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The Oatman Girls

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The Oatman Girls
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Author(s): Royal B. Stratton
Date Published: 2010/11
Page Count: 172
Softcover ISBN-13: 978-0-85706-406-6
Hardcover ISBN-13: 978-0-85706-405-9

The incredible story of the girl with the face tattoo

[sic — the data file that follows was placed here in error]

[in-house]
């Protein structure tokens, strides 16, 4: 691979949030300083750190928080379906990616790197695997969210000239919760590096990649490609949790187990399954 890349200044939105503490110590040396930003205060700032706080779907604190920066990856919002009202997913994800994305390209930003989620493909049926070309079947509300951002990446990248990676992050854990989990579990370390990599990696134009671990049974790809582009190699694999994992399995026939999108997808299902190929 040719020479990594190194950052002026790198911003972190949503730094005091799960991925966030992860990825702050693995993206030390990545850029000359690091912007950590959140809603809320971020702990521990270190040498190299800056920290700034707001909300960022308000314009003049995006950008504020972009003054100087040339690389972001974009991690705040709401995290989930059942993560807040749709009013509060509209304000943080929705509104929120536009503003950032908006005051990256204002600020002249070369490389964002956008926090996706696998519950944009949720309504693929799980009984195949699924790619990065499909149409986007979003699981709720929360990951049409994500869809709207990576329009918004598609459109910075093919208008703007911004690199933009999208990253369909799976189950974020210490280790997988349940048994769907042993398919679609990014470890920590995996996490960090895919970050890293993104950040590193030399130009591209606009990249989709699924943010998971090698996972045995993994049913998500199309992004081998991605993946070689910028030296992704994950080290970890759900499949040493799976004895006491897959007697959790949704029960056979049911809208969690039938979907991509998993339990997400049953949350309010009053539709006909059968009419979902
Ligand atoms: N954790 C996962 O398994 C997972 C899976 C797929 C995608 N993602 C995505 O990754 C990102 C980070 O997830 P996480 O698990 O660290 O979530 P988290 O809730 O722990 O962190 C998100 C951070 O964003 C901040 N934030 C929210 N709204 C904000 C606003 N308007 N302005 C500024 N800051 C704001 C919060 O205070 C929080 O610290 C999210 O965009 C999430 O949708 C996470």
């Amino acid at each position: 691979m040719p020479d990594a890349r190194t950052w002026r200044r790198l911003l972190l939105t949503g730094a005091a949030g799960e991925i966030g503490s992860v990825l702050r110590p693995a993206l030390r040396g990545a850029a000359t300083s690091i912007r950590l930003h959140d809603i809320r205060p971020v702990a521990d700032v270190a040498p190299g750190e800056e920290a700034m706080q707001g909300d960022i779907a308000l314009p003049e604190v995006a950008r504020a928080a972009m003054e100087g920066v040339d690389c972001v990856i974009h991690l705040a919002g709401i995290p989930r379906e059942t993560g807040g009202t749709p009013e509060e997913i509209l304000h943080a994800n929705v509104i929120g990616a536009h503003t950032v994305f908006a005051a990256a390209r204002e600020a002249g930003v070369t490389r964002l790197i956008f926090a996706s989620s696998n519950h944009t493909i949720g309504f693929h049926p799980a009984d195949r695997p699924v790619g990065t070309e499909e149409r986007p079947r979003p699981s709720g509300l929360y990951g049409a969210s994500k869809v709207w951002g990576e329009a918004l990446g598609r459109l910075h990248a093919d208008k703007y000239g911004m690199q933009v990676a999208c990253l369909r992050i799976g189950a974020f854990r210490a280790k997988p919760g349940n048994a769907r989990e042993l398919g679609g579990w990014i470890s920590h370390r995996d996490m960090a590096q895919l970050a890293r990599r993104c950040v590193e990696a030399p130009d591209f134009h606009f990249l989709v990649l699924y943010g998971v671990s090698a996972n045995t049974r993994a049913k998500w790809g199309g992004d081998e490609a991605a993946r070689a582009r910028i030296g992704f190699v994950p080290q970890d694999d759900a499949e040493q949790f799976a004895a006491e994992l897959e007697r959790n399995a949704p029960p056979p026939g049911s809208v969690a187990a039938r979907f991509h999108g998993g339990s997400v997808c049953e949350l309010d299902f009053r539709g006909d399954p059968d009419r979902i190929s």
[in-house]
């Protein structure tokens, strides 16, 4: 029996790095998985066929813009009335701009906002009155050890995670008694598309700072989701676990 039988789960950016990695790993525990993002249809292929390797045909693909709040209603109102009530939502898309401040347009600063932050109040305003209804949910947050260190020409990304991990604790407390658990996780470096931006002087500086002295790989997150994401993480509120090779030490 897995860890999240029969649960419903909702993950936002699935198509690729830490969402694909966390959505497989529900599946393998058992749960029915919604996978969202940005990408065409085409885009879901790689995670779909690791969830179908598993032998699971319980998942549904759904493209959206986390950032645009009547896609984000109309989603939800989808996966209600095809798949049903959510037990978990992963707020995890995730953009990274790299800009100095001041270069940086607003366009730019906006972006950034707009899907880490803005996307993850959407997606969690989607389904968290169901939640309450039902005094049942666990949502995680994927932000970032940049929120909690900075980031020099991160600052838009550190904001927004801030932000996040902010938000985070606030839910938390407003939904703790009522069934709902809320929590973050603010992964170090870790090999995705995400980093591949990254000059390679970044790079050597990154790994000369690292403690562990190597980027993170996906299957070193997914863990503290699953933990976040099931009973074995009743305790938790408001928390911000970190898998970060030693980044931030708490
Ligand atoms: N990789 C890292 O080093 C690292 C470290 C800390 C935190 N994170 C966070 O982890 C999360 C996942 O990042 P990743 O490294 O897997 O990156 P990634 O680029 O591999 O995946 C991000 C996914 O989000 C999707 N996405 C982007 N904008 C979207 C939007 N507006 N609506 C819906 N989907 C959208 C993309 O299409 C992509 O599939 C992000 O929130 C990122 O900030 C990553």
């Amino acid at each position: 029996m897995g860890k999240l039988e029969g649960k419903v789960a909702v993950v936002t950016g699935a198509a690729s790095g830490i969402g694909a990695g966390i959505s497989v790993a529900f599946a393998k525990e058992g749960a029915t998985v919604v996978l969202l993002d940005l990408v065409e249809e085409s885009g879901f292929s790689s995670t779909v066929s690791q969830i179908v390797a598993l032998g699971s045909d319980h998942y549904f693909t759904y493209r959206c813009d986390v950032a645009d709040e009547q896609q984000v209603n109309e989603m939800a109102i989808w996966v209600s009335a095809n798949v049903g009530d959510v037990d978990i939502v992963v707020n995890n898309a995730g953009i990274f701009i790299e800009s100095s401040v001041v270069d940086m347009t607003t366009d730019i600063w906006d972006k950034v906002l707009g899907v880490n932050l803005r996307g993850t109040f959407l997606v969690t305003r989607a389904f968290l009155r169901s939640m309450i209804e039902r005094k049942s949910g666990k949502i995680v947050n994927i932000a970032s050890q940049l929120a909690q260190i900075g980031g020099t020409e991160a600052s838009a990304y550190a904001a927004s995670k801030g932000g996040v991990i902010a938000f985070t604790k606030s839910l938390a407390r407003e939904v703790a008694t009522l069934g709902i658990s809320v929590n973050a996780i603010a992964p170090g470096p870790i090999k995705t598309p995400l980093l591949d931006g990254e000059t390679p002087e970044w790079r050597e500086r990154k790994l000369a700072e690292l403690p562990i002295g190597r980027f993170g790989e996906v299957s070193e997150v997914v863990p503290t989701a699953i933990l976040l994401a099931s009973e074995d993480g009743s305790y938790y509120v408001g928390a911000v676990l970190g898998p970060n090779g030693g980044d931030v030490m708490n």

The story of the Oatman girls, Olive and Mary Ann, is one of the most famous accounts of the abduction of white women by indigenous Indians in the annals of the history of the American western frontier. The Oatman’s, led by their patriarch Royce, were a family of nine. Members of the Mormon faith, they had become dissenters of Brigham Young’s leadership and allying themselves with James Brewster and his ‘Brewsterites’ resolved to move to California in 1850. The original substantial wagon-train they had formed for security split as a result of disagreements within the party and the group to which the Oatman’s belonged further fragmented until the family were left travelling alone, against all advice, in hostile Indian territory. On the banks of the Gila River (in present day Arizona) the family were attacked by Indians and all were slaughtered with the exception of two girls, aged 13 and 7 years, who were abducted and a brother. Their brother Lorenzo was felled by a club blow, presumed dead by the assailants, and left among the corpses of his mother, father and siblings, but he regained consciousness and eventually found his way to safety. The girl’s captors, Tolkepayas or Yavapais, kept the girls in slavery for a period then sold them to Mohave Apaches. The story of the ordeals of the Oatman girls has inspired fiction and works of history alike. Olive Oatman’s face ,with its distinctive tattoo has all but become a western icon. Written during the 1850s this book became a bestseller of its day. This Leonaur edition is available in in softcover and hardback with dustjacket or collectors.